This example illustrates the improvement in spinning obtained with the 6I/6T carrier polymer. Pigmented nylon fibers were made by the same method described for producing the yarn of Example 1 except that a different pigment concentrate was used. The pigment concentrate was made by mixing 20% of the same Phthalo Blue (PB-15:2) pigment, 79.5% 6I/6T copolymer (70/30 molar ratio of hexamethylene isophthalamide units to units of hexamethylene terephthalamide, the copolymer having a weight average molecular weight of 22500 and a number average molecular weight of 8960), and 0.5% of the same dispersion aid in a co-rotating twin screw extruder at about 220 C., and extruding into pellets. (See Table A.) These pigment concentrate pellets were then co-fed to the screw melter at the same 2% rate on weight of fiber as was used in Example 1. The pigment level in the drawn and bulked fibers was about 0.4% based on weight of fiber. The total carrier resin in the fiber was about 1.6%. The yarn spun noticeably better than the yarn of Example 1. The measured draw tension on the yarn was about 1200 grams or about 0.980 grams/denier (0.89 g/dtex).


This example illustrates further improvement in spinning can be obtained if the amount of the 6I/6T carrier polymer is increased. The same spinning process was used as in Examples 1 and 2, but a pigment concentrate having the composition of 10% Phthalo Blue (PB-15:2), 0.5% of the dispersion aid, and 89.5% of 6I/6T copolymer as shown in Table A, was used at a rate of 5% on weight of fiber. The pigment level in the drawn and bulked fibers was about 0.5%. The total carrier resin level in this example was 4.5%. The yarn spun better than both Example 1 and Example 2. The measured draw tension was about 1100 grams or 0.898 grams/denier (0.82 g/dtex).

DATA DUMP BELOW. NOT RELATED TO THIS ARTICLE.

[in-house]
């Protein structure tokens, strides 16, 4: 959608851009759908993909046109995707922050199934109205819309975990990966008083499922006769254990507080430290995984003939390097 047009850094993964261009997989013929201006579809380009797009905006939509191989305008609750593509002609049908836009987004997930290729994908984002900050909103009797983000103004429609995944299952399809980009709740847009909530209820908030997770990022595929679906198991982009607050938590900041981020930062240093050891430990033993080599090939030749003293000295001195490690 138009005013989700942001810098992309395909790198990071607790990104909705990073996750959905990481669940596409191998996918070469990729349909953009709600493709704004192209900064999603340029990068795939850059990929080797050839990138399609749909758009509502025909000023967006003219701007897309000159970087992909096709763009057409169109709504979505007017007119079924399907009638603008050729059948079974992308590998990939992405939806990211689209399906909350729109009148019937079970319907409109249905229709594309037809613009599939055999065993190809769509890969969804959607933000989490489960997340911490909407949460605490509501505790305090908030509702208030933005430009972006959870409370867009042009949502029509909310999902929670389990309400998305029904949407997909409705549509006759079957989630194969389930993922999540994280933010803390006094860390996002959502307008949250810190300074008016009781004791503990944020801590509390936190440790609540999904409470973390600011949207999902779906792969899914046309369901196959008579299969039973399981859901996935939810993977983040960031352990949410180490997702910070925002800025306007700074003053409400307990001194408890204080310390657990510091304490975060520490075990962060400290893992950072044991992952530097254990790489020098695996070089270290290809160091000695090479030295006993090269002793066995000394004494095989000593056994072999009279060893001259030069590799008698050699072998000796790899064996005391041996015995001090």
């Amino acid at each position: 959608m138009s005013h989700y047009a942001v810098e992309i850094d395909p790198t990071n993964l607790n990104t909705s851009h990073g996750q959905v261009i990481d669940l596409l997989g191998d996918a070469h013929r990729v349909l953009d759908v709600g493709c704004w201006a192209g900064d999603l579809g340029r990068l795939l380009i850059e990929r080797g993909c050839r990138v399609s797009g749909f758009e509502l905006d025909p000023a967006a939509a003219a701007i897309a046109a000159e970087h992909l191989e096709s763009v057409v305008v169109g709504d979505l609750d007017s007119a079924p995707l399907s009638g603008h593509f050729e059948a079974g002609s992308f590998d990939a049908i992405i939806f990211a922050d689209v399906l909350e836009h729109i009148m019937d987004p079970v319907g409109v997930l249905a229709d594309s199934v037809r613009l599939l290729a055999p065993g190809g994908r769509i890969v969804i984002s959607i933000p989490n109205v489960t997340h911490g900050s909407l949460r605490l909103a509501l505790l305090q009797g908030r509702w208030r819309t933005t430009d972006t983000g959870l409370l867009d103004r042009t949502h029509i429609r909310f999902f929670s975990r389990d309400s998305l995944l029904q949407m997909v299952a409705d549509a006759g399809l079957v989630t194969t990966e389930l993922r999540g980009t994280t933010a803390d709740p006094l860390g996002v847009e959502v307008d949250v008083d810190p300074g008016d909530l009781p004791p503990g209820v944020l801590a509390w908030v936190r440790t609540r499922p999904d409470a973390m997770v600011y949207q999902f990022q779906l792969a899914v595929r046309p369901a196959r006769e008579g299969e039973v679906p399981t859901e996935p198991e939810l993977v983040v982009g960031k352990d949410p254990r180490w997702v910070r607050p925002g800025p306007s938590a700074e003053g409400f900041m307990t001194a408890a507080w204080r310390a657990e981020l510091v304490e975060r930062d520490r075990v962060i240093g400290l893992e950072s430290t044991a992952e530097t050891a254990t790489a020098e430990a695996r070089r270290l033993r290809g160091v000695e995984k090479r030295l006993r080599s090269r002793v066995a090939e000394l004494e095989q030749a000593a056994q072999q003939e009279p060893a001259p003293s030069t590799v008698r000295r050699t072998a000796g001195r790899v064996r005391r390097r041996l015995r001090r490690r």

The crystallization properties of both the pigment concentrates themselves and the fibers made in each of the examples are compared in Tables B and C. As can be observed, the 6I/6T concentrates would not crystallize at temperatures in the 198-205 C. range, and crystallization half-times were significantly longer for the fibers of Examples 2 and 3 in the 240-244 C. range. It is believed that these lower crystallization rates reduce the tendency for crystals and/or spherulite formation in the fiber, thereby resulting in the observed lower draw tension and improved spinning performance.

                                  TABLE A__________________________________________________________________________Concentrate          Fiber    Phth  6, 6/      Disp.                Phth.                   6, 6/     DrawConc.    Blue  6, 10/6      N6 6I/6T             Aid                Blue                   6, 10/6                       N6                         6I/6T                             Tension__________________________________________________________________________Ex. 120%  29.5      50 0   0.5                0.4                   0.6 1.0                         0   1.184Ex. 2    20 0   0  79.5             0.5                0.4                   0   0 1.6 0.987Ex. 3    10 0   0  89.5             0.5                0.5                   0   0 4.5 0.898__________________________________________________________________________

              TABLE B______________________________________Crystallization Half-time (min.) of ConcentrateIsothermal TemperatureItem    198 C. 200 C.                          205 C.______________________________________Ex. 1   0.20           0.80    1.66Ex. 2   would not crystallizeEx. 3   would not crystallize______________________________________

              TABLE C______________________________________Crystallization Rates of FibersMade with Different ConcentratesIsothermal TemperatureItem    240 C. 242 C.                          244 C.______________________________________Ex. 1   0.48           0.74    1.23Ex. 2   0.59           0.84    1.49Ex. 3   0.61           1.02    1.69______________________________________
Patent Citations
Cited PatentFiling datePublication dateApplicantTitle
US2252554 *Sep 19, 1938Aug 12, 1941Wilmington Trust CompanyPolymeric material
US3382216 *Jun 23, 1964May 7, 1968Chemische Werke Witten GmbhTransparent thermoplastic terephthalic acid containing polyamides having softening temperatures above 100 deg. c.